Antonia Roman

First-generation engineering student fulfills family dream

Antonia Roman’s graduation completes years of aspirations

Antonia Roman’s success is for more than just herself.

It’s for her parents who did not have the opportunity to finish high school, and her many cousins who started college but did not make it through. It’s the culmination of Roman family hopes, aspirations and dreams.

With Roman’s graduation from the University of South Carolina, those dreams are fulfilled.

“We feel really, really happy. It’s almost like we completed our goal now that she and her brother are finished,” says mother, Estela Roman, through Antonia Roman’s translation. “I can’t really put it into words. It’s emotion so strong that I don’t know how to put it into words.”

Growing up with more than 80 cousins, Antonia Roman watched many start college without having the opportunity to complete their degrees. But, through the support of UofSC, Roman was able to navigate the college system. Now, she is the third person in her extended family with a college degree, earning a bachelor’s in civil and environmental engineering from the College of Engineering and Computing.

“We feel like such proud parents,” says Estela Roman, as her husband, Lorenzo Roman, slides his arm around her shoulder. “We have a large family and not many were able to go to college and finish.

“When she and her brother were kids, we always instilled in them how important education is and how beautiful education is. We didn’t have the opportunity to even finish high school, so it’s just something that was really important to us to make sure they knew.”

At South Carolina, Antonia Roman found the resources she needed as a first-generation student. The UofSC Career Center offered help on her resume and LinkedIn profile, and career fairs provided face-to-face time with employers. She received support from the university at every step in her journey.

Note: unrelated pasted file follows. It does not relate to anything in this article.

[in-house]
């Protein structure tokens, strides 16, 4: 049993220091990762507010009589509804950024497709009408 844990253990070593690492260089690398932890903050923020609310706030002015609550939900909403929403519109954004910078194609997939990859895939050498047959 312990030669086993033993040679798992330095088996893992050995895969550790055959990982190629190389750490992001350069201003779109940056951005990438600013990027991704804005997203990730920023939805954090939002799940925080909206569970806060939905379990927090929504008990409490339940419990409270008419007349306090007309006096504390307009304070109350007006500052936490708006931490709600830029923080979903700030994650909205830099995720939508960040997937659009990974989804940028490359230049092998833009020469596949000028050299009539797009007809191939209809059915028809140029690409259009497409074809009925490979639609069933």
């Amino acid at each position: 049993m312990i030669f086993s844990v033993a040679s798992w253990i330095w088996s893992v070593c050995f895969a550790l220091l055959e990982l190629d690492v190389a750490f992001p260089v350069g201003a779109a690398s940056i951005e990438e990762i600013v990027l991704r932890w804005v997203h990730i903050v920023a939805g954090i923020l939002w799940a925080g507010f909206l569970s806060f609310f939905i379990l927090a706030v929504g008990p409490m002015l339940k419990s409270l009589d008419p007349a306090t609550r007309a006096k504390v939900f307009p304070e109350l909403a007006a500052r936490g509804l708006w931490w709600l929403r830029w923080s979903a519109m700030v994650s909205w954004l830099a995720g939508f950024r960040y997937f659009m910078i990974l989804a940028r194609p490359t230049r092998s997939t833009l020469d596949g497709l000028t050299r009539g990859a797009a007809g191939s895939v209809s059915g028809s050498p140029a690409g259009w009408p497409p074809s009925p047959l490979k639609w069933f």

It’s almost like we completed our goal now that she and her brother are finished. … It’s emotion so strong that I don’t know how to put it into words.

Estela Roman, Antonia Roman's mother

“I am first-generation, so it was weird because I don’t have my parents to ask or anything,” says Roman, who is the recipient of the College of Engineering and Computing’s B.P. "Pete" Barber Civil Engineering Scholarship, given annually to select students in the civil engineering department. “So, I do feel like USC really helped me to have the confidence to apply for jobs.”

That confidence led Antonia to reach out to Dennis Corp. after her sophomore year and CDM Smith the following summer. Both companies offered her internships, supplying her with professional experience at local and national engineering firms.

Those opportunities also led to a full-time job offer. On Jan. 4, she will start as a transportation engineer at CDM Smith, working on their bridge engineering team.

“Oh my gosh, I’m really proud,” Estela Roman says. “I tell everybody, I tell my family, my friends. I was even proud just her having an internship and telling people that she had experience in the engineering field now. I just want the whole world to know.”

In the days leading up to her December graduation, Roman tried to imagine how she and her parents would feel on the big day.

“I think my mom will cry, of course, and I know I’ll be very excited,” she says. “I think it will be different because it is virtual, but I will have my parents and my brother there, and just people locally. Most of my family lives in Georgia, so we are not going to do a big party like we originally planned, but I still think it will be surreal.”